For years, Pima County has violated a law requiring health inspections of restaurants every six months.
The program administrator says the county has fallen short primarily because of staffing problems, but two former employees blame administrative issues.
Information provided by the county covering the period of April through September 2010 shows that more than 200 restaurants (out of thousands) inspected during that period hadn't been inspected during the previous six months.
"We have seven vacancies out of 21 budgeted (inspector) positions," points out Sharon Browning, head of the Consumer Health and Food Safety department. Interestingly, those figures are identical to what the Tucson Citizen found when it did a review of the department back in February 2008.
Browning says people frequently leave health-inspector positions for higher pay elsewhere. Some employees also depart because they have an "imagination of what the job is like, and it doesn't meet that, so they leave."
Mark Sutherland says he enjoyed his brief stint as a county health inspector. But he adds another item to the list of reasons why people depart: He thinks the division encourages its inspectors to be too lax.
Hired in September 2009, Sutherland was let go in August. "I was fired because I was shining a light on (the southside and midtown districts) I was inspecting," he says.
Sutherland cites a restaurant he inspected four days before his termination. He says it had "evidence of a serious rodent problem. There were feces everywhere."
In his written report on the restaurant, Sutherland classified the establishment as "needs improvement." Ten days later—after Sutherland had been let go—the restaurant was reinspected and given a passing grade. The new report states that the restaurant would take aggressive action to fight the rodent problem.
Prior to Sutherland's August visit, it had been more than three years since this particular restaurant was inspected. However, Browning doesn't believe that time period should be considered part of the problem.
"The rodents may have just been there since last week," she says. "(The feces) don't indicate when the rodents got there."
However, Sutherland says staff members at the restaurant told him that the rodent problem had persisted for a long time. While noting in his written report that there were "several (rodent) holes in the walls throughout the facility," he did not include the information from the restaurant staff in his report.
A week before that mousy revelation, Sutherland went to a family-owned restaurant that hadn't been inspected in four years. He found numerous violations that he calls "critical."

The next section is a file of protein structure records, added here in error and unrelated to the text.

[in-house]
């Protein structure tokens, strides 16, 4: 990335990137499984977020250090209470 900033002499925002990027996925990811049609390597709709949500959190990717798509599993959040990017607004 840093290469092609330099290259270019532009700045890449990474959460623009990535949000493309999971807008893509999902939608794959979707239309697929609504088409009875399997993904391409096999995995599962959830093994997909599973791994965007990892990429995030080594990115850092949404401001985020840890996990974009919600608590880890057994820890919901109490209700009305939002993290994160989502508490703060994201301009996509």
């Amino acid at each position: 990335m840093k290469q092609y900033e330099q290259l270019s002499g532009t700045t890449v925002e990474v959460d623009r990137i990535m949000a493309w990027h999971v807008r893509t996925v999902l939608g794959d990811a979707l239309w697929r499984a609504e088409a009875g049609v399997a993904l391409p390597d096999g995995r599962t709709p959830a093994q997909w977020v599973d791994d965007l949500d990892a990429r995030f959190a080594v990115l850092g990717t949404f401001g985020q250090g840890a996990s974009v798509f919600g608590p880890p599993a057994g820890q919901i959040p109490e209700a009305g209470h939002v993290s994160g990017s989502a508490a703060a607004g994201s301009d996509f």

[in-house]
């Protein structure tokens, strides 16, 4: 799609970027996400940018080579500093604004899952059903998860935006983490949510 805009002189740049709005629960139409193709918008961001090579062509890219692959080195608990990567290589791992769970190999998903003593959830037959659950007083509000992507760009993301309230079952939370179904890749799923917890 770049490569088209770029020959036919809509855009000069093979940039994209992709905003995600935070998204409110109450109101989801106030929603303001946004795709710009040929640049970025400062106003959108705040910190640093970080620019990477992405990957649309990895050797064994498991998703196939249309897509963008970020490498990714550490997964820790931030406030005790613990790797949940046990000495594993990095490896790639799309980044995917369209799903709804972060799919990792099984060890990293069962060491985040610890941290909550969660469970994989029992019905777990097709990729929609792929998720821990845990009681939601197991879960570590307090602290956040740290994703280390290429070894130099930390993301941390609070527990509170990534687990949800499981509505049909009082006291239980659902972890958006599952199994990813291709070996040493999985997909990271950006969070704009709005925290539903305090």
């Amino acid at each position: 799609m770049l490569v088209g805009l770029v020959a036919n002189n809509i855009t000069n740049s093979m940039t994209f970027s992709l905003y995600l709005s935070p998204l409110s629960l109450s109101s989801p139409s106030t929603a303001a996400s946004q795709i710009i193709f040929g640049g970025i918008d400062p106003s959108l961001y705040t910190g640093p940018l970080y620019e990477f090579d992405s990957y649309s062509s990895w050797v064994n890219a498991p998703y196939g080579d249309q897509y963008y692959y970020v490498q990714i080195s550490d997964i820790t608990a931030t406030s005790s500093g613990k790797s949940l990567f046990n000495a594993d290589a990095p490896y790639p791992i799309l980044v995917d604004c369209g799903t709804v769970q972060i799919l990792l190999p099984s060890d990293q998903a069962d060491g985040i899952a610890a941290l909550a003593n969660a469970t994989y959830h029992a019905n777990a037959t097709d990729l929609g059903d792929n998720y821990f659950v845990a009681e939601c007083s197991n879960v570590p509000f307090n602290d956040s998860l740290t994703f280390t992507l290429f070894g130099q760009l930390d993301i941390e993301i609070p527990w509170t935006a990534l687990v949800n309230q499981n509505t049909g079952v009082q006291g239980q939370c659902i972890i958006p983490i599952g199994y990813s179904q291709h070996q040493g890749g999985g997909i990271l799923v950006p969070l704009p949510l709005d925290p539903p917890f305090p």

Some corrective steps were taken, and a different person inspected the restaurant again about two weeks after Sutherland's original visit. It passed that time, a quick turnaround that Sutherland considers "phenomenal."
About that second restaurant inspected by Sutherland, Browning says: "Many of those violations are very common. I don't know what the impact would have been if we had gone there sooner.
"Just us going to a restaurant," Browning continues, "doesn't make it change. But it is a concern if they're not inspected."
When asked about the long delays between inspections for some restaurants, Browning replies: "It's not how often you visit a place." She adds that if a person owns several restaurants, and they've done well on an inspection at one, that lends credibility to the other restaurants.
Browning says her employees use a triage approach to determine which restaurants to inspect. "It's based on (the likelihood) of making people sick," she explains. "We concentrate on the vulnerable, who may not understand or be able to articulate problems." Among these populations, Browning lists people in nursing homes.
The general population, on the other hand, is in relatively good health, according to Browning. So using the triage approach and therefore not inspecting every restaurant every six months, she believes, "works pretty well overall."
But both Sutherland and Laura Studevant, another recently terminated division employee, point out that restaurants aren't the only businesses suffering from a lack of regular inspections. They cite swimming pools, hotels and motels, bed-and-breakfast facilities and other establishments as additional examples.
They both say that there is a somewhat laissez-faire philosophy in the division. As Studevant comments: "As an inspector, your quantity of restaurants was to be two to four a day. If you did more than that, you'd be told, 'You're pushing it.'"
Sutherland says that he believes it was his aggressive approach to inspections that got him terminated. "I was warned consistently, 'Don't make waves.'"
Browning replies that Sutherland's claims do not reflect her philosophy. "That's not from me," she says. "I tell the inspectors to do their job thoroughly. If there are a lot of violations, that's OK."
About those who are terminated, Browning says: "They demonstrated an inability to do the job on a day-to-day basis."
Sutherland disputes that assertion. He says he wasn't given a job evaluation, nor was he told why he was laid off. As for Browning's comment, he said: "I've never heard that before."
Studevant also responds negatively to Browning's claim. "That's crazy," she says. "I've been doing this job for 25 years (in other places). The problem is with management."